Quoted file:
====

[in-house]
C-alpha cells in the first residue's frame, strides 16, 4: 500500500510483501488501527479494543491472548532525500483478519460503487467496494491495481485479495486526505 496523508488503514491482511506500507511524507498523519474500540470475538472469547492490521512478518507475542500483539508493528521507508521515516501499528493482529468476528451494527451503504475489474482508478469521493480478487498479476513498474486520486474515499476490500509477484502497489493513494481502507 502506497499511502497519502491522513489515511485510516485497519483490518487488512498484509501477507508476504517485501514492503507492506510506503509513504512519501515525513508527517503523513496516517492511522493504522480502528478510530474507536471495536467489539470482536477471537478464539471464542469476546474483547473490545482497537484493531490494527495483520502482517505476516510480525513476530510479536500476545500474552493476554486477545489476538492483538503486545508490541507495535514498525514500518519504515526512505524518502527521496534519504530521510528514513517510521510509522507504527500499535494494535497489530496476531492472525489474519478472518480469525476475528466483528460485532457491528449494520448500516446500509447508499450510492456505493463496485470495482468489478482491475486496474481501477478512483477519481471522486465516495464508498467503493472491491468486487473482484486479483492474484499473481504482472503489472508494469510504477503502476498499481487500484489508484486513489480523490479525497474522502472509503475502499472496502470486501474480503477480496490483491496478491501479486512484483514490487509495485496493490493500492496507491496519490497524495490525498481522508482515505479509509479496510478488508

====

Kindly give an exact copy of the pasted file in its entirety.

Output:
[in-house]
C-alpha cells in the first residue's frame, strides 16, 4: 500500500510483501488501527479494543491472548532525500483478519460503487467496494491495481485479495486526505 496523508488503514491482511506500507511524507498523519474500540470475538472469547492490521512478518507475542500483539508493528521507508521515516501499528493482529468476528451494527451503504475489474482508478469521493480478487498479476513498474486520486474515499476490500509477484502497489493513494481502507 502506497499511502497519502491522513489515511485510516485497519483490518487488512498484509501477507508476504517485501514492503507492506510506503509513504512519501515525513508527517503523513496516517492511522493504522480502528478510530474507536471495536467489539470482536477471537478464539471464542469476546474483547473490545482497537484493531490494527495483520502482517505476516510480525513476530510479536500476545500474552493476554486477545489476538492483538503486545508490541507495535514498525514500518519504515526512505524518502527521496534519504530521510528514513517510521510509522507504527500499535494494535497489530496476531492472525489474519478472518480469525476475528466483528460485532457491528449494520448500516446500509447508499450510492456505493463496485470495482468489478482491475486496474481501477478512483477519481471522486465516495464508498467503493472491491468486487473482484486479483492474484499473481504482472503489472508494469510504477503502476498499481487500484489508484486513489480523490479525497474522502472509503475502499472496502470486501474480503477480496490483491496478491501479486512484483514490487509495485496493490493500492496507491496519490497524495490525498481522508482515505479509509479496510478488508